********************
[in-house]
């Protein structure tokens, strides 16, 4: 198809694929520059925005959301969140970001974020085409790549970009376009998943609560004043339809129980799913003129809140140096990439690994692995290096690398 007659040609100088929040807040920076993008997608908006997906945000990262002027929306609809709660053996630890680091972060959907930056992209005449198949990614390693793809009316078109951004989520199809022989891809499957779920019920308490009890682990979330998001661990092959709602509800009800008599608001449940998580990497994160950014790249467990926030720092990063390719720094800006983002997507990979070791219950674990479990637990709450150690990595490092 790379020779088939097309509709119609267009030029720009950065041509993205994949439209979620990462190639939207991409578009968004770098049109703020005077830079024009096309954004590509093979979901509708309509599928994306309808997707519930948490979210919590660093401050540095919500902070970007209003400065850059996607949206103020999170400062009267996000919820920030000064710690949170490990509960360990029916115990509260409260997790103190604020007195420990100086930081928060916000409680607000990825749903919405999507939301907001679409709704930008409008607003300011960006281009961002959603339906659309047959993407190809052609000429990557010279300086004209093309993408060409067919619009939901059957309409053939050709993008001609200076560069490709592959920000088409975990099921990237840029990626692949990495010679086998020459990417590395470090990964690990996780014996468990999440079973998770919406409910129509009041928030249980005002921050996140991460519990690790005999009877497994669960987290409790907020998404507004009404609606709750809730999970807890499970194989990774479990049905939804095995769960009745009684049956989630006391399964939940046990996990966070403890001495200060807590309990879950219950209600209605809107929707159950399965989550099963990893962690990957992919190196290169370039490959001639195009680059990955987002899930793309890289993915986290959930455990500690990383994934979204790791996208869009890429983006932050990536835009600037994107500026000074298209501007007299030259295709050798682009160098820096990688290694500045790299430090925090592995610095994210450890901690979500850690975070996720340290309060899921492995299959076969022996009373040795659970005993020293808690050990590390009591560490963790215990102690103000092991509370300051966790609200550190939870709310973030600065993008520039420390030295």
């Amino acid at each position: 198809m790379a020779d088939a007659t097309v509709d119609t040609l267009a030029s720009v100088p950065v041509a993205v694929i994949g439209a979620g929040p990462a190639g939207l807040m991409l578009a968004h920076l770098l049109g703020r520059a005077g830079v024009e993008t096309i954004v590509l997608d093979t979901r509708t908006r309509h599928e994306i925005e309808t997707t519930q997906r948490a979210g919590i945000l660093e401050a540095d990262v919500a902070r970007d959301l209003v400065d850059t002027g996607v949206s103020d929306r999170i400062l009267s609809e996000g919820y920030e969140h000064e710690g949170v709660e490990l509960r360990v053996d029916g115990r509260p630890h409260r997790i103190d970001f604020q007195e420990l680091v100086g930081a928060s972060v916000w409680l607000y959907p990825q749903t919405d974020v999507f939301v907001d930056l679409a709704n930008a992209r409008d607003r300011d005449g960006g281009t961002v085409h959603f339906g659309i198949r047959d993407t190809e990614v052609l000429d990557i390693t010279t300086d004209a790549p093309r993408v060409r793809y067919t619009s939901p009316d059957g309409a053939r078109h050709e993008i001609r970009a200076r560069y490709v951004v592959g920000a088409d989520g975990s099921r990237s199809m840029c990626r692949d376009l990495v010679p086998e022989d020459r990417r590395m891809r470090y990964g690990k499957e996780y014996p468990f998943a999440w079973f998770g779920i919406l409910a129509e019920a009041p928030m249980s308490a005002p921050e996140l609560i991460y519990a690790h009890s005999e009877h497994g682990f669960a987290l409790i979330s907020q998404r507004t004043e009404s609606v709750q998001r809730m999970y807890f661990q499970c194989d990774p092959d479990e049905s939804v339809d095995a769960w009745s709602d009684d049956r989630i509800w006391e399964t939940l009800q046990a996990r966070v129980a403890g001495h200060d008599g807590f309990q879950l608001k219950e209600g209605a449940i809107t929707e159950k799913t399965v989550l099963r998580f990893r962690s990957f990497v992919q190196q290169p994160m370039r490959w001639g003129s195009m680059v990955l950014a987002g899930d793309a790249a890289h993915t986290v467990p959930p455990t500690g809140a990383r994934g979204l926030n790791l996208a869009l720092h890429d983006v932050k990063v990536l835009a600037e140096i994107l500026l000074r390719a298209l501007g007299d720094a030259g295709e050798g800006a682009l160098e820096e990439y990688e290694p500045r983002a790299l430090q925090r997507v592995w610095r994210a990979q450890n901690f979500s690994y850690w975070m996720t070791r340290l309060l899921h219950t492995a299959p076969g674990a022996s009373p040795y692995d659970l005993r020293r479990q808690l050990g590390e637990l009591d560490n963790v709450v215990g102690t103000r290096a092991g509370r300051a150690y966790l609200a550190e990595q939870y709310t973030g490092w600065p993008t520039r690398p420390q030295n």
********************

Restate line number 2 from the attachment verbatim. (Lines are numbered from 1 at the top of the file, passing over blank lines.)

């Protein structure tokens, strides 16, 4: 198809694929520059925005959301969140970001974020085409790549970009376009998943609560004043339809129980799913003129809140140096990439690994692995290096690398 007659040609100088929040807040920076993008997608908006997906945000990262002027929306609809709660053996630890680091972060959907930056992209005449198949990614390693793809009316078109951004989520199809022989891809499957779920019920308490009890682990979330998001661990092959709602509800009800008599608001449940998580990497994160950014790249467990926030720092990063390719720094800006983002997507990979070791219950674990479990637990709450150690990595490092 790379020779088939097309509709119609267009030029720009950065041509993205994949439209979620990462190639939207991409578009968004770098049109703020005077830079024009096309954004590509093979979901509708309509599928994306309808997707519930948490979210919590660093401050540095919500902070970007209003400065850059996607949206103020999170400062009267996000919820920030000064710690949170490990509960360990029916115990509260409260997790103190604020007195420990100086930081928060916000409680607000990825749903919405999507939301907001679409709704930008409008607003300011960006281009961002959603339906659309047959993407190809052609000429990557010279300086004209093309993408060409067919619009939901059957309409053939050709993008001609200076560069490709592959920000088409975990099921990237840029990626692949990495010679086998020459990417590395470090990964690990996780014996468990999440079973998770919406409910129509009041928030249980005002921050996140991460519990690790005999009877497994669960987290409790907020998404507004009404609606709750809730999970807890499970194989990774479990049905939804095995769960009745009684049956989630006391399964939940046990996990966070403890001495200060807590309990879950219950209600209605809107929707159950399965989550099963990893962690990957992919190196290169370039490959001639195009680059990955987002899930793309890289993915986290959930455990500690990383994934979204790791996208869009890429983006932050990536835009600037994107500026000074298209501007007299030259295709050798682009160098820096990688290694500045790299430090925090592995610095994210450890901690979500850690975070996720340290309060899921492995299959076969022996009373040795659970005993020293808690050990590390009591560490963790215990102690103000092991509370300051966790609200550190939870709310973030600065993008520039420390030295």